Insurance News

Financial services bill includes insurer reforms

Posted on: November 18, 2009

WASHINGTON?The inclusion of surplus lines reform in a massive financial services regulatory reform bill released last week was welcomed by insurers and risk managers, although some fear other measures in the bill could have unintended consequences for the insurance industry.

The draft of the Restoring American Financial Stability Act, unveiled last week by Senate Banking, Housing and Urban Affairs Committee Chairman Christopher Dodd, D-Conn., contains the Nonadmitted and Reinsurance Reform Act, the most recent version of which passed the House in September.

Among other things, the measure would make it easier for risk managers to access the surplus lines market and set a uniform system of allocating and remitting surplus lines premium taxes. The bill also would simplify reinsurance regulation by eliminating extraterritorial application of state reinsurance laws.

Also included in the Senate bill is a measure to establish an Office of National Insurance within the Treasury Department. The proposed office would act as an adviser to the Treasury Department on various insurance issues. While some insurer groups favor the creation of the office, others are concerned it might weaken the existing state-based regulatory system.

But insurance is only a small part of the 1,136-page bill. Among other things, the measure calls for establishing an Agency for Financial Stability that would monitor systemic risk and have the authority to break up large, complex financial institutions if they threaten the country’s financial stability. The measure raised concerns among some observers that insurers would be dragged into a regulatory regime designed primarily for banks.

The inclusion of the surplus lines reform language, however, pleased risk managers and others.

The New York-based Risk & Insurance Management Society Inc. ?is extremely pleased that the draft bill circulated by Chairman Dodd includes several of our legislative priorities,? said Nikolas Kapatos, chairman of RIMS’ external affairs committee and senior vp and enterprise risk manager for Houston-based Sterling Bancshares Inc. ?Chief among those would be a bill addressing the surplus lines insurance market.?

Inclusion of the measure within the larger reform bill increases the chances of surplus lines reform being passed into law, he said.

?The Senate Banking Committee’s action is a giant step toward realizing the goal of a more efficient process for transacting surplus lines business for both consumers and insurance professionals,? Marshall Kath, president of the Kansas City, Mo.-based National Assn. of Professional Surplus Lines Offices Ltd. and chairman and chief executive officer of Dallas-based Colemont Brokerage Group Inc., said in a statement.

Although the larger bill likely will take months to work through, ?we think the chairman has struck the right notes on insurance regulation,? said Joel Wood, senior vp at the Washington-based Council of Insurance Agents & Brokers.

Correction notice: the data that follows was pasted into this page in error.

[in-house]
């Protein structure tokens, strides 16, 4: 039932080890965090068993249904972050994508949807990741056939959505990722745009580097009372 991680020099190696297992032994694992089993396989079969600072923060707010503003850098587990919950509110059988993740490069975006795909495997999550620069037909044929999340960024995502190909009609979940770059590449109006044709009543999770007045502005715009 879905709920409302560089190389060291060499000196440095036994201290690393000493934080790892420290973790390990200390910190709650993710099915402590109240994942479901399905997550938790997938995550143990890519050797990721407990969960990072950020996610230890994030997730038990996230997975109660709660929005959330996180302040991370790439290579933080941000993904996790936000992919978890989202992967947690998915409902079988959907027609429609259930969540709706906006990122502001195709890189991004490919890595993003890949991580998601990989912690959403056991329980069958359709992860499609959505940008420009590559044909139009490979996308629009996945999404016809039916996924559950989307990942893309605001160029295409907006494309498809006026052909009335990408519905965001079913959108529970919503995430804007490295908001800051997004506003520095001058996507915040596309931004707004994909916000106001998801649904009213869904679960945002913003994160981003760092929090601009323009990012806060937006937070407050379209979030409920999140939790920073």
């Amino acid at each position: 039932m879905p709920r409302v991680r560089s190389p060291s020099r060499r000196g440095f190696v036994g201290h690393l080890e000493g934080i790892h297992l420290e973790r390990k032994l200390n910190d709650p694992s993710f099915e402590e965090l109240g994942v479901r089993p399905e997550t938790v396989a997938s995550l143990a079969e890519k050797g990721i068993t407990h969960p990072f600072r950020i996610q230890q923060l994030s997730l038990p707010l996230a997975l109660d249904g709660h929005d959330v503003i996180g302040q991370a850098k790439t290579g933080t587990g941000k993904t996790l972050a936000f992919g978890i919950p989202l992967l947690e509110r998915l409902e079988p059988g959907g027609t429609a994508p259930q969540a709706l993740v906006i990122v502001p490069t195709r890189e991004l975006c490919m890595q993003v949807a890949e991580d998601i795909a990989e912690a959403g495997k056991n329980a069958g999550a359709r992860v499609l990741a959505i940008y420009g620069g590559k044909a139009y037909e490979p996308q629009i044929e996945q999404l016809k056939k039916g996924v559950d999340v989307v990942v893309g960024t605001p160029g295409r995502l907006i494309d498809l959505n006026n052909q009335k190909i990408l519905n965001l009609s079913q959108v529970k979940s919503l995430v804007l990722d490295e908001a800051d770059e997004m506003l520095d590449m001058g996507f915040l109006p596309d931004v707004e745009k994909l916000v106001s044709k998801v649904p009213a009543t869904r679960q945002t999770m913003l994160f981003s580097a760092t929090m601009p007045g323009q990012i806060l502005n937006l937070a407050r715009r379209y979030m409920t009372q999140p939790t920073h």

Mr. Kapatos said RIMS also supports inclusion of the federal insurance office concept in the bill, which RIMS views as a precursor to an optional federal charter for commercial property/casualty insurers. In addition, RIMS supports a provision in the bill that would require certain financial institutions to create risk committees that must include at least one risk management expert.

While welcoming the surplus lines reform language, a representative of one insurer trade group raised questions about other parts of the measure.

?We do have concerns with several other areas of the legislation,? said Jimi Grande, senior vp in the National Assn. of Mutual Insurance Cos.’ Washington office. ?When it comes to systemic risk, we continue to believe that nearly every examination of financial crises concludes that insurance played no significant role in the crisis.?

In addition, NAMIC is concerned that the creation of an Office of National Insurance might lead to ?duplicative regulatory requirements.?

?We understand that Sen. Dodd is not trying to create a new federal regulator for insurance,? he said. ?However, in any legislation this sweeping, it’s the unintended consequences that insurers must be concerned with.?

Measures to control systemic risk also run the risk of being ?bank-centric,? said Stef Zielezienski, senior vp and general counsel at the American Insurance Assn. in Washington.

?We’re working pretty hard to come up with some amendment to recognize that property/casualty insurers that are engaged in traditional insurance activities don’t get regulated like banks,? he said.

In addition, insurers may have to cover some of the costs of any regulator-imposed breakup under the bill, which proposes that costs be spread across all financial institutions, even though insurers already pay into guaranty funds, he said.

But the discussion draft wasn’t the end of the debate, noted another observer.

?We all know that bills always change when they move through the process,? said Ben McKay, senior vp in the Property Casualty Insurers Assn. of America’s Washington office. ?In an 1,100-page bill there’s bound to be an unintended consequence, but it’s the job of the process to ferret that out.?

Copyright © 2009 Crain Communications, Inc.

New Finance Regulation Bill Seen As Good And Bad By P&C SectorSenate panel adds surplus lines to regulatory bill

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